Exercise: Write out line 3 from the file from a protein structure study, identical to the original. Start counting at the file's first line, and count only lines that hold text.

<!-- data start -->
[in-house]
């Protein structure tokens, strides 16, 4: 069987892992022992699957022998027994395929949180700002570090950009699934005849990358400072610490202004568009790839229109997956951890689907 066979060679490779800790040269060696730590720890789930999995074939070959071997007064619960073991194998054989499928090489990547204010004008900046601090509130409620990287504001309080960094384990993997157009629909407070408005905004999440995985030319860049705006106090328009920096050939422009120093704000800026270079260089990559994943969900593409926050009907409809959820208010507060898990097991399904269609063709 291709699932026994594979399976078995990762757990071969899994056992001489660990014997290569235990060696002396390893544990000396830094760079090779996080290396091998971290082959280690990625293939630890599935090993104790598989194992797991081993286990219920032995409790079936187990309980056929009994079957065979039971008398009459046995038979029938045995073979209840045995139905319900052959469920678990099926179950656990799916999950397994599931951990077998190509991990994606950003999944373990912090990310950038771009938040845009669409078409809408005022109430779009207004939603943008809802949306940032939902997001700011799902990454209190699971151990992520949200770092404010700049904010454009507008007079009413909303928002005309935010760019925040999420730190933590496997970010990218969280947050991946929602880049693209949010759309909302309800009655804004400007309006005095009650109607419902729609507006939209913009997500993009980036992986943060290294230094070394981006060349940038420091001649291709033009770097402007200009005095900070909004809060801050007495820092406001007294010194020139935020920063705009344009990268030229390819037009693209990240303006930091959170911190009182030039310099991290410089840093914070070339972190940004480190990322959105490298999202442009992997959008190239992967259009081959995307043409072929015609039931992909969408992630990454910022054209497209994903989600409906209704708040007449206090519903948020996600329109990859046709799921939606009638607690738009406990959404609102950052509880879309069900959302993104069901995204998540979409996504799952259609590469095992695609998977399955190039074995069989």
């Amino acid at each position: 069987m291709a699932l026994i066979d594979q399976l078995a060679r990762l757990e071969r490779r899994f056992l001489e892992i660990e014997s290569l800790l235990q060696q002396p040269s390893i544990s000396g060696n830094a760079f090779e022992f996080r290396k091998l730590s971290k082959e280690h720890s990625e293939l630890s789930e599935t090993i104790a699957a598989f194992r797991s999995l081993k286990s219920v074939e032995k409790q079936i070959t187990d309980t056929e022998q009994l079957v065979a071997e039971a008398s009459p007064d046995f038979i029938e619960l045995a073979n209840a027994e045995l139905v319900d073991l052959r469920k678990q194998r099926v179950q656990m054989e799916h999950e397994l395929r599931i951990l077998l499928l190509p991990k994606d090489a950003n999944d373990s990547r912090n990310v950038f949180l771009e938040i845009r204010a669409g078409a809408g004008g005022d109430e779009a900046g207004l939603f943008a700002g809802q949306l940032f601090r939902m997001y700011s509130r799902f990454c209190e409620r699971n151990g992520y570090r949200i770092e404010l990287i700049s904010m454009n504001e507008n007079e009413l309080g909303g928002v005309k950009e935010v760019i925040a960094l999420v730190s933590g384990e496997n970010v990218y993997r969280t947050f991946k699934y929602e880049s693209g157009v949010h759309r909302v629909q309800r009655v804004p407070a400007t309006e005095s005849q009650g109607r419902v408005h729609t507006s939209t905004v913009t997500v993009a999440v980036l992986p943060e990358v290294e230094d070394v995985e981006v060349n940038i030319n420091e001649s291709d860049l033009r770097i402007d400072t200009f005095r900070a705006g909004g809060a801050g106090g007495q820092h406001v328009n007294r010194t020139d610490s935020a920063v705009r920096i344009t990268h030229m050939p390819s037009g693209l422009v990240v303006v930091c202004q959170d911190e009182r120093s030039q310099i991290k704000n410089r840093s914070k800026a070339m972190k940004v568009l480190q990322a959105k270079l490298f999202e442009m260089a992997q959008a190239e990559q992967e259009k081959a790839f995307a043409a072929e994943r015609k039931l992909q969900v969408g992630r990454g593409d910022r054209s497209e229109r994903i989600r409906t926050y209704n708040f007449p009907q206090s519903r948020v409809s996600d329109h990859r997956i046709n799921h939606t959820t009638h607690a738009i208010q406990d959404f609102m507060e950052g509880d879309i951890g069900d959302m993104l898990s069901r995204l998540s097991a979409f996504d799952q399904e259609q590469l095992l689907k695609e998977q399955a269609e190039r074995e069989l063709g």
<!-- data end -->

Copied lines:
């Amino acid at each position: 069987m291709a699932l026994i066979d594979q399976l078995a060679r990762l757990e071969r490779r899994f056992l001489e892992i660990e014997s290569l800790l235990q060696q002396p040269s390893i544990s000396g060696n830094a760079f090779e022992f996080r290396k091998l730590s971290k082959e280690h720890s990625e293939l630890s789930e599935t090993i104790a699957a598989f194992r797991s999995l081993k286990s219920v074939e032995k409790q079936i070959t187990d309980t056929e022998q009994l079957v065979a071997e039971a008398s009459p007064d046995f038979i029938e619960l045995a073979n209840a027994e045995l139905v319900d073991l052959r469920k678990q194998r099926v179950q656990m054989e799916h999950e397994l395929r599931i951990l077998l499928l190509p991990k994606d090489a950003n999944d373990s990547r912090n990310v950038f949180l771009e938040i845009r204010a669409g078409a809408g004008g005022d109430e779009a900046g207004l939603f943008a700002g809802q949306l940032f601090r939902m997001y700011s509130r799902f990454c209190e409620r699971n151990g992520y570090r949200i770092e404010l990287i700049s904010m454009n504001e507008n007079e009413l309080g909303g928002v005309k950009e935010v760019i925040a960094l999420v730190s933590g384990e496997n970010v990218y993997r969280t947050f991946k699934y929602e880049s693209g157009v949010h759309r909302v629909q309800r009655v804004p407070a400007t309006e005095s005849q009650g109607r419902v408005h729609t507006s939209t905004v913009t997500v993009a999440v980036l992986p943060e990358v290294e230094d070394v995985e981006v060349n940038i030319n420091e001649s291709d860049l033009r770097i402007d400072t200009f005095r900070a705006g909004g809060a801050g106090g007495q820092h406001v328009n007294r010194t020139d610490s935020a920063v705009r920096i344009t990268h030229m050939p390819s037009g693209l422009v990240v303006v930091c202004q959170d911190e009182r120093s030039q310099i991290k704000n410089r840093s914070k800026a070339m972190k940004v568009l480190q990322a959105k270079l490298f999202e442009m260089a992997q959008a190239e990559q992967e259009k081959a790839f995307a043409a072929e994943r015609k039931l992909q969900v969408g992630r990454g593409d910022r054209s497209e229109r994903i989600r409906t926050y209704n708040f007449p009907q206090s519903r948020v409809s996600d329109h990859r997956i046709n799921h939606t959820t009638h607690a738009i208010q406990d959404f609102m507060e950052g509880d879309i951890g069900d959302m993104l898990s069901r995204l998540s097991a979409f996504d799952q399904e259609q590469l095992l689907k695609e998977q399955a269609e190039r074995e069989l063709g």